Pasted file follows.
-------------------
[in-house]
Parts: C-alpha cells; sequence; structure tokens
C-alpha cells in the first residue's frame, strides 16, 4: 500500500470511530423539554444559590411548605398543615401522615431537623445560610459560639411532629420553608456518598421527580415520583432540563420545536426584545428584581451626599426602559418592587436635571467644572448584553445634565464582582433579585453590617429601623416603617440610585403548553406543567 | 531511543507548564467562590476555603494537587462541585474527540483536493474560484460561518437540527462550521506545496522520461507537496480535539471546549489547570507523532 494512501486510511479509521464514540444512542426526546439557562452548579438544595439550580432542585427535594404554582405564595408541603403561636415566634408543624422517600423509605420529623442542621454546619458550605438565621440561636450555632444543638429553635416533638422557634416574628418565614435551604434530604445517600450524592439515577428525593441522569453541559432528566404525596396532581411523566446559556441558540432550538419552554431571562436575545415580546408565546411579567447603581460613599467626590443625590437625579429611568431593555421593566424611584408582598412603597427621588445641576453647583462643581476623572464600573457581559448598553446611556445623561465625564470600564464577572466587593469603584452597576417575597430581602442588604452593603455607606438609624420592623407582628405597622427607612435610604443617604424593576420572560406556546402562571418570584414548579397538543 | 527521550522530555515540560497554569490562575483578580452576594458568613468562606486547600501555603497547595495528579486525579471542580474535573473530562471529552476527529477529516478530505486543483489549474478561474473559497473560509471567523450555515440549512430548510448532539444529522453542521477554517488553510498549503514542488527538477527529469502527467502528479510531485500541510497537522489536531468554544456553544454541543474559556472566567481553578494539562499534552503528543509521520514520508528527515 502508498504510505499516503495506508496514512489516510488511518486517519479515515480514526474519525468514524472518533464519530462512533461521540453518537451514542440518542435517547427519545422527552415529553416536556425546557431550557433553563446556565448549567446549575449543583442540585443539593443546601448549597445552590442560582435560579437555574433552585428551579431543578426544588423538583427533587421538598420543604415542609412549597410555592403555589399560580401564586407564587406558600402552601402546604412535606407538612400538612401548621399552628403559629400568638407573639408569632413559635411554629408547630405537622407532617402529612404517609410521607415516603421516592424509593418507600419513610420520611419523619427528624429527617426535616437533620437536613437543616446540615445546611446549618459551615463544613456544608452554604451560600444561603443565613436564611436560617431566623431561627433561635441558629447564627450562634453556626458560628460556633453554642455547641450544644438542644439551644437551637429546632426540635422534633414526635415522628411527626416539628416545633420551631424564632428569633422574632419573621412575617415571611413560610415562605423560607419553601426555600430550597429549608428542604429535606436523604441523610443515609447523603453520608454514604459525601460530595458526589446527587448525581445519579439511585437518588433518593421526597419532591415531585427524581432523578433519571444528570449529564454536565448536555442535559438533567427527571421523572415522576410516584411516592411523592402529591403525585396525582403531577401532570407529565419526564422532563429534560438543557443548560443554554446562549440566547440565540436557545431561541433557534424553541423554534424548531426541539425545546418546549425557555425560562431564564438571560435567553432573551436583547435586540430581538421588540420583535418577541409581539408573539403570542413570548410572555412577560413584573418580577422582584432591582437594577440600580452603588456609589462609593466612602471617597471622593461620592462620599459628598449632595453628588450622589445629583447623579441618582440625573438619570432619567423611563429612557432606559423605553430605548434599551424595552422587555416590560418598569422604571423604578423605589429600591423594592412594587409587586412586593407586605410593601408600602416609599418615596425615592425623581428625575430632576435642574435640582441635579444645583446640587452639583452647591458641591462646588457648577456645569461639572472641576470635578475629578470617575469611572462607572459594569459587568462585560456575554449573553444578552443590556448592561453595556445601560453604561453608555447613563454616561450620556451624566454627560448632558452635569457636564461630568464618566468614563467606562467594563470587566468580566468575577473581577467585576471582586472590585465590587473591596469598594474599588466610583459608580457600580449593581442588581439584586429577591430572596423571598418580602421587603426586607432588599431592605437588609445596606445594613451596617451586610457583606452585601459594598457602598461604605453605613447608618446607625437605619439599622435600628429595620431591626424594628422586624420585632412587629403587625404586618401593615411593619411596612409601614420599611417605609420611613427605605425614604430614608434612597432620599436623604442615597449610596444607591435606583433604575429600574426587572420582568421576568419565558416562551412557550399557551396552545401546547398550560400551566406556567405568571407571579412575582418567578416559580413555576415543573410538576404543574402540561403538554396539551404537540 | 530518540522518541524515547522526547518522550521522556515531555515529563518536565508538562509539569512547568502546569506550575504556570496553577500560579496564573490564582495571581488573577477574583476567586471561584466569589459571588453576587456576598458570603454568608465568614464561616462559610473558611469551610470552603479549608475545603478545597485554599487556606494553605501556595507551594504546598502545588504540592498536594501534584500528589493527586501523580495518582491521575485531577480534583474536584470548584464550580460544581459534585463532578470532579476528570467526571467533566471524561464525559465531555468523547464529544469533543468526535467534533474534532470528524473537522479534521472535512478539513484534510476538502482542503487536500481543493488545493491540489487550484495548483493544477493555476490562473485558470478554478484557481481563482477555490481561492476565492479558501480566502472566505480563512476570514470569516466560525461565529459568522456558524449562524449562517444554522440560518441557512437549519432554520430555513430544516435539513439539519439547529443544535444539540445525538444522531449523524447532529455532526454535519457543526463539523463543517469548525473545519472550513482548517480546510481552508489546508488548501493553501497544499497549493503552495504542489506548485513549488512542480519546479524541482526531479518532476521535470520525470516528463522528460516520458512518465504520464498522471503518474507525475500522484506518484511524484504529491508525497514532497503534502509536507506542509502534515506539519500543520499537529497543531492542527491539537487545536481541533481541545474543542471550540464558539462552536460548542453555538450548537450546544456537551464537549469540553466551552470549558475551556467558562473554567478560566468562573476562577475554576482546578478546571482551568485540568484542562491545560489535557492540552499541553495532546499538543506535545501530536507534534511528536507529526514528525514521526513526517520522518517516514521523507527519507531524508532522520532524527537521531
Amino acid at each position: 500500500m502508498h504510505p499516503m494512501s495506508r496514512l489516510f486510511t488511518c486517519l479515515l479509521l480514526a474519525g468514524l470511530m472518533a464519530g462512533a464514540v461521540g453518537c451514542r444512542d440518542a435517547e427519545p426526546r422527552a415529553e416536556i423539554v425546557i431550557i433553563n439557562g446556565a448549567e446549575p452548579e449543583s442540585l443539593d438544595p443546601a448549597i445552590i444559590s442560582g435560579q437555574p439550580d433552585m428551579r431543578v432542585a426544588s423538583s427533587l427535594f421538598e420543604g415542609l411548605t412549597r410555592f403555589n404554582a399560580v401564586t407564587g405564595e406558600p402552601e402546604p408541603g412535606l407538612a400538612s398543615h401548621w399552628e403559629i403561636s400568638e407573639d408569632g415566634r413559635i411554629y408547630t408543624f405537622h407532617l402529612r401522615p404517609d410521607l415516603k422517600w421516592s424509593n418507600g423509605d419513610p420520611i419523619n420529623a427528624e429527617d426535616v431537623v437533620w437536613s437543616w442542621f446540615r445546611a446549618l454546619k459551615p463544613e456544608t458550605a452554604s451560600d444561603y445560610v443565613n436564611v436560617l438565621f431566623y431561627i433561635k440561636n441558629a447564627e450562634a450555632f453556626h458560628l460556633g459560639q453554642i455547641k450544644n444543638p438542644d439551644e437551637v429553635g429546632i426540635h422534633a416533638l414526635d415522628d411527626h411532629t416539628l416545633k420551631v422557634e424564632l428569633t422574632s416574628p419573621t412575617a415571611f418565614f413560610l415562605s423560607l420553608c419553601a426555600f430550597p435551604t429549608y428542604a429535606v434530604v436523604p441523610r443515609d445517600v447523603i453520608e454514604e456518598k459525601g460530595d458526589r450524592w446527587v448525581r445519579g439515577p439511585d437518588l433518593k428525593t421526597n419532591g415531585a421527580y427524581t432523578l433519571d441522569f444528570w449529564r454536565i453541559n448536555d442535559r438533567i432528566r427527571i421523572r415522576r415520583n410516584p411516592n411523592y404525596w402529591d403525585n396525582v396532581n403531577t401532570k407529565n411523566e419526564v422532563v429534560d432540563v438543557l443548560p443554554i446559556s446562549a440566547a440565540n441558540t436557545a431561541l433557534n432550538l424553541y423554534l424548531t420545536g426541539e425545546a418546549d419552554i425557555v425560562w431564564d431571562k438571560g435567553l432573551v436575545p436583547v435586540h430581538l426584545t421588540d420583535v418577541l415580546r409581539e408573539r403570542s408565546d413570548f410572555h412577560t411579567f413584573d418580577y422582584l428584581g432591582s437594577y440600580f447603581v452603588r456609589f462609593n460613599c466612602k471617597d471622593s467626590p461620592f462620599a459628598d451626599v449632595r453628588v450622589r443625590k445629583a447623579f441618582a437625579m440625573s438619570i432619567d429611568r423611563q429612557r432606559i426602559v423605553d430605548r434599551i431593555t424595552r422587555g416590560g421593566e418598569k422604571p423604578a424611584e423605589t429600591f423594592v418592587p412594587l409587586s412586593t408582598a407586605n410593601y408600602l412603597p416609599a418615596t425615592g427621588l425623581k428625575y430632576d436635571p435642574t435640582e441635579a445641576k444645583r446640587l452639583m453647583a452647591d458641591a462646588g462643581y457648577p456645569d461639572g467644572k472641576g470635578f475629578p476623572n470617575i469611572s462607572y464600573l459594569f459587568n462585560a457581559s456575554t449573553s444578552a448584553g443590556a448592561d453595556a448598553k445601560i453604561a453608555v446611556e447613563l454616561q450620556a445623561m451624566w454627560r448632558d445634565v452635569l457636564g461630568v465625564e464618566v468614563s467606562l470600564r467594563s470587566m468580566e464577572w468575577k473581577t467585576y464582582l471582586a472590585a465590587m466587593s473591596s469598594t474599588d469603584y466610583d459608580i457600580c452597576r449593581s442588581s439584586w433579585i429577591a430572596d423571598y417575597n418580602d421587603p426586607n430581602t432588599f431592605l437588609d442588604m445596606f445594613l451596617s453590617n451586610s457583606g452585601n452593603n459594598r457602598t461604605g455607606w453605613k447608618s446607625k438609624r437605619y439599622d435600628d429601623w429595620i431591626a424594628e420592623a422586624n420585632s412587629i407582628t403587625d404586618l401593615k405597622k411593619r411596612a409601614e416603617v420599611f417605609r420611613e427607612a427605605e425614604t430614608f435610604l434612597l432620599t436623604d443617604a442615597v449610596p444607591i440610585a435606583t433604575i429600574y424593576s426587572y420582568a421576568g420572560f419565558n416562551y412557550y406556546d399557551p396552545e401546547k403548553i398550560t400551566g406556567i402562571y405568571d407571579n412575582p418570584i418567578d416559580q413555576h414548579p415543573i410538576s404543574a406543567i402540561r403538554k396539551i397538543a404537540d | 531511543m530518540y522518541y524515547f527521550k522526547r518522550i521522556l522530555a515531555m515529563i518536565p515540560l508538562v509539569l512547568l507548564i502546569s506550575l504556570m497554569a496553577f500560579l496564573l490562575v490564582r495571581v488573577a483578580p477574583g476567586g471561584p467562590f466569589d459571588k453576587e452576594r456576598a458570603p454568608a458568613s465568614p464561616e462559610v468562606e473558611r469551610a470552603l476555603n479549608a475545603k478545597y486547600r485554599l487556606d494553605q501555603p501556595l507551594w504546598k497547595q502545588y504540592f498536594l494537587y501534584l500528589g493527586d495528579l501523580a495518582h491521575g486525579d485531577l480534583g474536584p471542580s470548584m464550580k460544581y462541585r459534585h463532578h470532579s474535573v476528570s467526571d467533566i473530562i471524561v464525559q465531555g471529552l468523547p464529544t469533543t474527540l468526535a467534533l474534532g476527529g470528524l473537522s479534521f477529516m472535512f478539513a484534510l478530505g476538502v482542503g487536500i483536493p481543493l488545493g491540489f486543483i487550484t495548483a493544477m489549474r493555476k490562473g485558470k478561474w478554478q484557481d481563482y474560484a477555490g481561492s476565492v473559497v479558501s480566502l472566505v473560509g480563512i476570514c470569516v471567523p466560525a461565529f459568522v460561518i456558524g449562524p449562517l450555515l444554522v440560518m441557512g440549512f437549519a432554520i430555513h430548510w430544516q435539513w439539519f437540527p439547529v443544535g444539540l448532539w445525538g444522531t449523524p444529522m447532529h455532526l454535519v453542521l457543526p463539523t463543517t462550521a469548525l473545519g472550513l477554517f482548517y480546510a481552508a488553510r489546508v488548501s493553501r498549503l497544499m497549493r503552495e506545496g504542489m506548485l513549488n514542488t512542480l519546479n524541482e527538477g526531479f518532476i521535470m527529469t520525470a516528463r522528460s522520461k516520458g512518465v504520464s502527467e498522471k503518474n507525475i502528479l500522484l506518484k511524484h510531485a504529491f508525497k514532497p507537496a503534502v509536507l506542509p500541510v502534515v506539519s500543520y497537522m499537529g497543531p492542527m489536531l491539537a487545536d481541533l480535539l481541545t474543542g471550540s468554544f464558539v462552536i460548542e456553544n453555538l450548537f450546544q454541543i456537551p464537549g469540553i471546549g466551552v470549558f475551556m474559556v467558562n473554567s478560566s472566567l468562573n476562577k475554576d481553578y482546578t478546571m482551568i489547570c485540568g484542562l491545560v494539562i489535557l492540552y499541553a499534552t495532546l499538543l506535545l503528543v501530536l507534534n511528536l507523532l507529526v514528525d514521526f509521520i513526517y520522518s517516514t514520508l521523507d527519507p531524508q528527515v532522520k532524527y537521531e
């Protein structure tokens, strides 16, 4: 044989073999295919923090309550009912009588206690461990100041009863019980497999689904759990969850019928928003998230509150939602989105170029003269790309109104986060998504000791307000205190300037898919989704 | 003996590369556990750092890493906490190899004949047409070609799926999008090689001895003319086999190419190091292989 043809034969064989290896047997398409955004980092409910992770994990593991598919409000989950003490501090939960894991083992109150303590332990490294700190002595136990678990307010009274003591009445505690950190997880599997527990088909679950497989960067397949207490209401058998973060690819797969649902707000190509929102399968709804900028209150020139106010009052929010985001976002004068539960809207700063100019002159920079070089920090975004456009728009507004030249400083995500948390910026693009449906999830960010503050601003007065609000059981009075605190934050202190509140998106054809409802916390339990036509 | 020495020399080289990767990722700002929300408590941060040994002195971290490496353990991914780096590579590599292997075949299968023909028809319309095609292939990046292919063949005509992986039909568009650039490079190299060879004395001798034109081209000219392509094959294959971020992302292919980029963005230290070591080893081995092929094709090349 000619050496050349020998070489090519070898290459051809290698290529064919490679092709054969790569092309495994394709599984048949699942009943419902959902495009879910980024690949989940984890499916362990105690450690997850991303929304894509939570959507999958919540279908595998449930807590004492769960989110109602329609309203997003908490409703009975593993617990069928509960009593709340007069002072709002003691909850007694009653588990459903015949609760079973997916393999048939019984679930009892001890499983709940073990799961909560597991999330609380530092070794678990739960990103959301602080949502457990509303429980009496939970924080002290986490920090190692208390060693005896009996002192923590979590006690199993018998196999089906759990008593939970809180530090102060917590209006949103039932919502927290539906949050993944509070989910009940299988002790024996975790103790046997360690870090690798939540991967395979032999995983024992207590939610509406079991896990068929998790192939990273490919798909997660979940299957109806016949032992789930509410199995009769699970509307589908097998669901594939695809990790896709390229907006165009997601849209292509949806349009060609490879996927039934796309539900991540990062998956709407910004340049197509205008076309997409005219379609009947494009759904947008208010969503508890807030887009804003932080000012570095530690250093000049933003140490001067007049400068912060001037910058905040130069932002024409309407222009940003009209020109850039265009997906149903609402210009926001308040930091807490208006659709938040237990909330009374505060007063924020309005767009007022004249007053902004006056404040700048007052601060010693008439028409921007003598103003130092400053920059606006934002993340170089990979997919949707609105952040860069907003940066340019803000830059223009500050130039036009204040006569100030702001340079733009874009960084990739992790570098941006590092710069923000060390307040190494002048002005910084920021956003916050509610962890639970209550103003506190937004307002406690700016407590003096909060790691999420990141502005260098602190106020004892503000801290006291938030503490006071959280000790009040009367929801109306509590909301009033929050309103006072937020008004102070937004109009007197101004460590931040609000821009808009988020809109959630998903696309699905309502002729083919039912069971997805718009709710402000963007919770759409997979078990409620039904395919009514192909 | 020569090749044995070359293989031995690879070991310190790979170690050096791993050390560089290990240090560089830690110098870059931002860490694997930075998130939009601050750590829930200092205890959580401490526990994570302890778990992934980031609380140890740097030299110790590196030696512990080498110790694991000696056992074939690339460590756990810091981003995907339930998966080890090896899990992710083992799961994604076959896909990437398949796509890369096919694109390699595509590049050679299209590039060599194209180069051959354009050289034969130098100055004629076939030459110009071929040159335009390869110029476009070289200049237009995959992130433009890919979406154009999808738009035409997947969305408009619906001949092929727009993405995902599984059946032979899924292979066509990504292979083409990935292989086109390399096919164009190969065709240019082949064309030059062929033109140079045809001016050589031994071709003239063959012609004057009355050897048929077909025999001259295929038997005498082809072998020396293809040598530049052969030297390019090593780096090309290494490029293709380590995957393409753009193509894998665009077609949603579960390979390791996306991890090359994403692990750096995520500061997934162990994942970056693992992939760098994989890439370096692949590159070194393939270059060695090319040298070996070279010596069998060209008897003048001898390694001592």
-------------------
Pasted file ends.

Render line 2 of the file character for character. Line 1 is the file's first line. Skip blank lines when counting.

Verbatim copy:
Parts: C-alpha cells; sequence; structure tokens